With the industry’s final fall in-water boat show, the St. Petersburg Power & Sailboat Show, set to open next week, attention is already sharply focused on the winter show circuit that will kick off in January, and the expectations are justifiably high.
That was the consensus of the18 representatives from 26 national or state associations at last week’s National Marine Trades Council meetings. The group is responsible for producing a total of 48 major boat shows — winter indoor and fall in-water — from New York to L.A.
The trend is now unmistakable. With the exception of a few shows that were hit with bad weather, most major shows last winter saw a marked increase in space sales and attendance. Moreover, that momentum has continued for virtually all of the fall in-water events. So, the optimism for 2014 is solidly based.
“It’s been a while since I’ve heard those two sweet words ‘sold out’ at this meeting,” quipped George Harris, NMTC’s chairman. He could have been referring to the Connecticut Marine Trade Association’s Hartford Boat Show, which is sold out except for some accessory booths. Or the Cleveland Mid-America Boat Show, which is already 18 percent bigger than last year, according to the Lake Erie Marine Trade Association.
In Detroit, the Michigan Boating Industry Association has already sold out all of the space from last year’s expanded floor plan, so executive director Nicki Polan has added still another exhibit hall for next February’s event. Meanwhile, the members of the Marine Trades Association of New Jersey have continued to recover from Superstorm Sandy and are reporting sellouts for both of their 2014 shows.
So, what’s changed? Improving boat sales, yes. More aggressive manufacturers and dealers, sure. But it’s as much a change in the way shows are being produced as anything else that’s producing success. As I was privileged to listen to the NMTC representatives talk about their shows, it became obvious that these are just not your father’s old boat shows anymore. Instead they have been recast into major boating events, with heavy emphasis on the show experience for visitors.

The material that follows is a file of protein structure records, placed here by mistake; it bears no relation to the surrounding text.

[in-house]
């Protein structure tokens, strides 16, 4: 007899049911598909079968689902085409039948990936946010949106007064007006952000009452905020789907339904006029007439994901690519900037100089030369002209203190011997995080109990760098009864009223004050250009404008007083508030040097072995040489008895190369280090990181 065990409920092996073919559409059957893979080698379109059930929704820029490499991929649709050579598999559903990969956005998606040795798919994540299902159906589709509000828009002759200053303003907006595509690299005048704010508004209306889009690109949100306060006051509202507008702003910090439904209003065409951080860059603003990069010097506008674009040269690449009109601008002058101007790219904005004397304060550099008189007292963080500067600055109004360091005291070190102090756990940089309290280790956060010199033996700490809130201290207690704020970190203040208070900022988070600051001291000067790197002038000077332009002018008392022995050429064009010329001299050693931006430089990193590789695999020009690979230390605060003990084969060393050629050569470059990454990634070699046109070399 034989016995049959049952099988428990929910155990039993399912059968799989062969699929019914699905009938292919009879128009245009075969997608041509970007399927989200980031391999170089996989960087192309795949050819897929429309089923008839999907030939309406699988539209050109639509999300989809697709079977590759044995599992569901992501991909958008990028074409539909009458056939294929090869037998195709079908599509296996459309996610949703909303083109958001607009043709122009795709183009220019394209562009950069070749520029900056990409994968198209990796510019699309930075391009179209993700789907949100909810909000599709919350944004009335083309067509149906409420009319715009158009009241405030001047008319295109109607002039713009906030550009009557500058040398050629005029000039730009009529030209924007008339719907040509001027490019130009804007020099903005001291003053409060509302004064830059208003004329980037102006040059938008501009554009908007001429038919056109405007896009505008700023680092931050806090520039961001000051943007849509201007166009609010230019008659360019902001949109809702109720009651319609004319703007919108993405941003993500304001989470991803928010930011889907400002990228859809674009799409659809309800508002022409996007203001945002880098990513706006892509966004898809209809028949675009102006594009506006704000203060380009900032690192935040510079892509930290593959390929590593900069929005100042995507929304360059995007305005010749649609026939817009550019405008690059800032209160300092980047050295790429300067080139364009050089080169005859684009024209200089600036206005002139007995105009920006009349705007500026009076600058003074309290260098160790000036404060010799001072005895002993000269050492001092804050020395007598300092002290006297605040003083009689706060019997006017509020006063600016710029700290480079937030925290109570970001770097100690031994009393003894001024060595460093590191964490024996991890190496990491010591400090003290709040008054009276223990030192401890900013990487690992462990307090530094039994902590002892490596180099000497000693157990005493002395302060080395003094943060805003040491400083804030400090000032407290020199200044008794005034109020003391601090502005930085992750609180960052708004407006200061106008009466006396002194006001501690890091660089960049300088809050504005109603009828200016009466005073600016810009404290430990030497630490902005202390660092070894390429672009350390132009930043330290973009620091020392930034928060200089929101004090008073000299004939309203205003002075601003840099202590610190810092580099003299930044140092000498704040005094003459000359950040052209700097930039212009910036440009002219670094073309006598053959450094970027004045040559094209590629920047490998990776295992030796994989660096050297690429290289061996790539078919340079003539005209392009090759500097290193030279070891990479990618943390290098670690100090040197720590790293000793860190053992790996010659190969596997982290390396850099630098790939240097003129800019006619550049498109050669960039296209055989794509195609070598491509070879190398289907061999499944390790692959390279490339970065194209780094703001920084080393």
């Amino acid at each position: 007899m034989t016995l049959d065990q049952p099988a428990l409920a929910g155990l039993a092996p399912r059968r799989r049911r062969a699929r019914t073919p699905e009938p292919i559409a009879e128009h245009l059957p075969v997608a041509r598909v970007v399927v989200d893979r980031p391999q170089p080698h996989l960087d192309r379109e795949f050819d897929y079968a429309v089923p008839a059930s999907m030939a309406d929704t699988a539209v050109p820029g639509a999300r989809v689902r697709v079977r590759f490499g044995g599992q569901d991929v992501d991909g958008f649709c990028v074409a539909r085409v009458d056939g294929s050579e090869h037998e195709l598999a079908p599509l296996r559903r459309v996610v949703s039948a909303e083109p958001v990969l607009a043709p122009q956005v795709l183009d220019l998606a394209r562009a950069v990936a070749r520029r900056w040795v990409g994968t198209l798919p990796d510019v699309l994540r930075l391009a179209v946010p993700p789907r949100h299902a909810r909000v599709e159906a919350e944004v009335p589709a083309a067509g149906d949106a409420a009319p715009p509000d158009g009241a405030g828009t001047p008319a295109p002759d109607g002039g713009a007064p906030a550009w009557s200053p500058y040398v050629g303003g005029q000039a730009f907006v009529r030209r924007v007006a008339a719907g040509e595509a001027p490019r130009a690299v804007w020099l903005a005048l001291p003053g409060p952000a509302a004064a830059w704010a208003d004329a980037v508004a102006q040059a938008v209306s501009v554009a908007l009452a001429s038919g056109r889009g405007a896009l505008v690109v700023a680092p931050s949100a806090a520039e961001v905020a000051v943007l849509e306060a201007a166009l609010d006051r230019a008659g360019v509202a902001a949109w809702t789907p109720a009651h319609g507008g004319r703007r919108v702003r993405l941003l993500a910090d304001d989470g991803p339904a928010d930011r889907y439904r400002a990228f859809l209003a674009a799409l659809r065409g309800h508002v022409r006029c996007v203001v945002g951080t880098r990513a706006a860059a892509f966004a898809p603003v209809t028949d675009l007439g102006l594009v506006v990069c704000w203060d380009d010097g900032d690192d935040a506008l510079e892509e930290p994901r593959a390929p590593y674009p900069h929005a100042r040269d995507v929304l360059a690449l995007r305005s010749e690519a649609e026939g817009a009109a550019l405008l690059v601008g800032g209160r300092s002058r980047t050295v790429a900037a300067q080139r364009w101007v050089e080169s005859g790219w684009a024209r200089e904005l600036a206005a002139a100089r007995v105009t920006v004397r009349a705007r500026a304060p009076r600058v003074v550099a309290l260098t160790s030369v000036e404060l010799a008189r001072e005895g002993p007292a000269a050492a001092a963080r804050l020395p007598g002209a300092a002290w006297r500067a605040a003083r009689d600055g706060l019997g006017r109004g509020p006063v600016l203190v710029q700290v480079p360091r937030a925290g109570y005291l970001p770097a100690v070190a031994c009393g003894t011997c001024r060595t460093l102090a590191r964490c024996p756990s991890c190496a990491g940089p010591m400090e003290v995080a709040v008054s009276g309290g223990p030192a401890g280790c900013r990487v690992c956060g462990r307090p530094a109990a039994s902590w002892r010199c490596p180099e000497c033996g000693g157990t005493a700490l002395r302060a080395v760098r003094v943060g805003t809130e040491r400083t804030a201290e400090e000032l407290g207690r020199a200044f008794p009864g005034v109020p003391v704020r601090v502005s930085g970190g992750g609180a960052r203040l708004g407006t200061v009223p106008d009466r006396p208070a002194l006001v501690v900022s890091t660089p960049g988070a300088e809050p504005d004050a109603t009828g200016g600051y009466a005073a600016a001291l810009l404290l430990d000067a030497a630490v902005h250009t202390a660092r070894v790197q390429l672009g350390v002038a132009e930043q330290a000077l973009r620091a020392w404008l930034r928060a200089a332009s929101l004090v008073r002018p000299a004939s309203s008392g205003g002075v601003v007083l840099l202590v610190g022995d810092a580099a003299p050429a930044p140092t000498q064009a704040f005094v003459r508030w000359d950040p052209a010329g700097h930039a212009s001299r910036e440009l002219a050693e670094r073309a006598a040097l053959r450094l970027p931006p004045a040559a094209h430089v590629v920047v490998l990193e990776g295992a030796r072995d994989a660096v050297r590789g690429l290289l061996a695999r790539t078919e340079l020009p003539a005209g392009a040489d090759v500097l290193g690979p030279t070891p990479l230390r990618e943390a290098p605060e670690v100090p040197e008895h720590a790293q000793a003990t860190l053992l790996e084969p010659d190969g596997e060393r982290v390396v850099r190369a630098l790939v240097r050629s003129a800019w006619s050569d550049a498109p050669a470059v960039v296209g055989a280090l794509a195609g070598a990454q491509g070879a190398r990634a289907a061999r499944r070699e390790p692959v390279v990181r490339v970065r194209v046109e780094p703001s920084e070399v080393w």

“It’s all about the experience these days,” says Greg Bojko, vice president of Adstrategies Inc., whose client list includes major boat, auto, motorcycle and outdoor shows nationwide. “The most successful shows have turned to a strong lineup of entertainment, interactive features and a festive atmosphere that attracts attendees and keeps them there longer. We live in an experiential society now,” he emphasized.
There was no shortage at last winter’s boat shows, and virtually all shows have plans to build in more this year. Some random examples: an alligator show in Atlanta; the Power Boat Docking Challenge in Chicago; a Live Shark Encounter in Houston; the Rockin’ Rollers on Water in Detroit; celebrities from National Geographic TV’s “Wicked Tuna” in Cleveland; or a Craft Beer Night in Seattle, to note just a few.
“We wanted to create a boating festival in our Seattle show, and it worked,” explained the Northwest Marine Trade Association’s president, George Harris. “On Craft Beer Night, for example, we saw attendance increase 40 percent, and we also noted a generally younger audience — something we really want to see more.” On another night, Seattle also had a successful “Uncork It” wine event.
The bottom line is that our industry boat shows are, once again, bringing in people to see our marine products and put exhibiting dealers face-to-face with qualified prospects. And when you get 18 association executives in a room, openly sharing what they’ve done to turn so many industry shows around, it’s a no-brainer to see that exhibitors across the country will enjoy even better, more successful events this winter.